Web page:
…and the Bridge of Sighs (Ponti dei Sospiri). When we visited, unfortunately the Bridge was being ‘renovated’ and was almost entirely covered in tarpaulin with Chopard advertising on it. By the way, the reason for its name is because this bridge connects the Doge’s palace which was the seat of justice, to the prison. Prisoners convicted and sentenced at the palace court were led across this bridge into incarceration and legend says that their sighs were the result of their last view of Venice before they entered the prison.

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The Bridge of Sighs shrouded by advertising while renovation work was being done

Whether it’s agony or ecstasy you’re feeling, make sure you don’t miss the art and architecture of Venice that brings students and established professionals of the same over to this soaking city time and time again.

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The multi-scalloped basilica of St. Mark’s

From the decadent Baroque folly that is St. Mark’s basilica to the neo-classical lines of the Doge’s palace, both at San Marco’s Piazza, you’ll be transported to a place that no picture postcard could have prepared you for. Track down Tintoretto’s ‘Stealing of the body of St. Mark’ in Venice’s museum of art ‘Accademia’ which illustrates the story of how the city of Venice came to adopt St. Mark’s Lion as its own emblem. If you look closely at the detail on one of the basilica’s entrances, you’ll find a painted etching of the story.

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Painted detail of St. Mark’s body being smuggled out of Alexandria

The story goes that in 828AD two merchants smuggled the body of St. Mark out of Alexandria by covering it with pork to get past Muslim custom officials. When the body arrived in Venice a chapel was built to house the saintly remains. That chapel was gradually built over into St Mark’s Basilica where the saint’s remains are apparently buried under the altar.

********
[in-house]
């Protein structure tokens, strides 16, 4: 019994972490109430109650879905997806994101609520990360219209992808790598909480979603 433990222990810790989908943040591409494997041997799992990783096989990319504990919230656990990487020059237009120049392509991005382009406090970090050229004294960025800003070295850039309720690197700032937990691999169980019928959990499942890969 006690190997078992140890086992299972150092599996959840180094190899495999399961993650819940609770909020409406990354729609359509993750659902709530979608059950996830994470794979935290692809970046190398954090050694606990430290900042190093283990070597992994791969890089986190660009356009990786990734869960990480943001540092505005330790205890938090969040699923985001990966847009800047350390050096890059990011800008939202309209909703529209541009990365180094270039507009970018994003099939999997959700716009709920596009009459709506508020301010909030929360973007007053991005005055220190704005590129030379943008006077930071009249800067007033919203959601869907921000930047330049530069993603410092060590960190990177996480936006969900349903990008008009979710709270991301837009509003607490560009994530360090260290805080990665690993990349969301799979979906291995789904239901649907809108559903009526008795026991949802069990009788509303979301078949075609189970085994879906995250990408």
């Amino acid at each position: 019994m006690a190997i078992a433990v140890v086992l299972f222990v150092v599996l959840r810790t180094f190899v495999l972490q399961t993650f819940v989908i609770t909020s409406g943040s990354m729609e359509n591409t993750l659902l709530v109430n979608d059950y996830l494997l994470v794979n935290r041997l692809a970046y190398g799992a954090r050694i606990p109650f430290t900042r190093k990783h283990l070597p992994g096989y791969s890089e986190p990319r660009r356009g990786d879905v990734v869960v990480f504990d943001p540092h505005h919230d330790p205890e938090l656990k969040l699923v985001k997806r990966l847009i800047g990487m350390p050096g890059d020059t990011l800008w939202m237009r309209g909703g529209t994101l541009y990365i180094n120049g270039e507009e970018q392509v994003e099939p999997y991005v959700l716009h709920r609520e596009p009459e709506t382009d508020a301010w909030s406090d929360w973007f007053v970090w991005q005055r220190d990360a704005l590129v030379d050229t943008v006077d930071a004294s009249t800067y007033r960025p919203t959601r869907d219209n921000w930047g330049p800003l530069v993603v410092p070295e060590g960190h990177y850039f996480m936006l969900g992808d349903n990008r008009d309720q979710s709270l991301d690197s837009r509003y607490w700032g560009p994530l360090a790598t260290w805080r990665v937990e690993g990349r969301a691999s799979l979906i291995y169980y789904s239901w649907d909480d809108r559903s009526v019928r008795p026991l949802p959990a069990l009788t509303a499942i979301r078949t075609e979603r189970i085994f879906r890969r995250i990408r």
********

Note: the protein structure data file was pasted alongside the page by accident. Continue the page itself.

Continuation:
Paolo Veronese was brought before the Inquisition in 1573 to answer the charge of irreverence in a painting intended to represent the Last Supper. Instead he changed the name of the masterpiece to ‘Feast in the House of Levi’ which can also be found at Accademia.

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Veronese’s painting ‘Feast in the House of Levi’ in Accademia

This museum also has a great collection of Titians, Tintorettos, Canalettos and Canovas. If you’re an early bird who wants to avoid the jostling crowds, take advantage of the early morning opening hours of the museums and galleries. By 11am all of Venice is coffee-ed up and pounding the cobblestones in search of their own Muses.

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Late morning crowds of people at St. Mark’s plaza

A couple of interesting sightings for us included Tintoretto’s humble house along the canal in Canareggio and Canova’s tomb in the Church dei Frari.

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The Italian sculptor Canova’s massive tomb facade at the Church of dei Frari

If the inundation of Italian Renaissance art and architecture leaves you longing for something more abstract, expressionist, realist or surrealist instead– visit Peggy Guggenheim’s collection of 20th century modern artist’s works at her palatial home in Venice, now converted into a museum housing her own personal art collection of Brancusi, Picasso, Duchamp and Max Ernst (her husband). Peggy was a patron of Jackson Pollock – the American abstractionist most famous for his series entitled ‘One’ and you’ll find two rarely seen Pollocks on display here.

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Jackson Pollock’s ‘Alchemy’ at the Guggenheim in Venice

We even found Peggy Guggenheim’s grave in the palace garden where her ashes are interred, next to the graves of her dogs.

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We were tired of walking around all day and through Peggy’s palatial home turned art gallery, so we refreshed ourselves at the museum café with home-made Tiramisu and freshly pressed Italian coffee.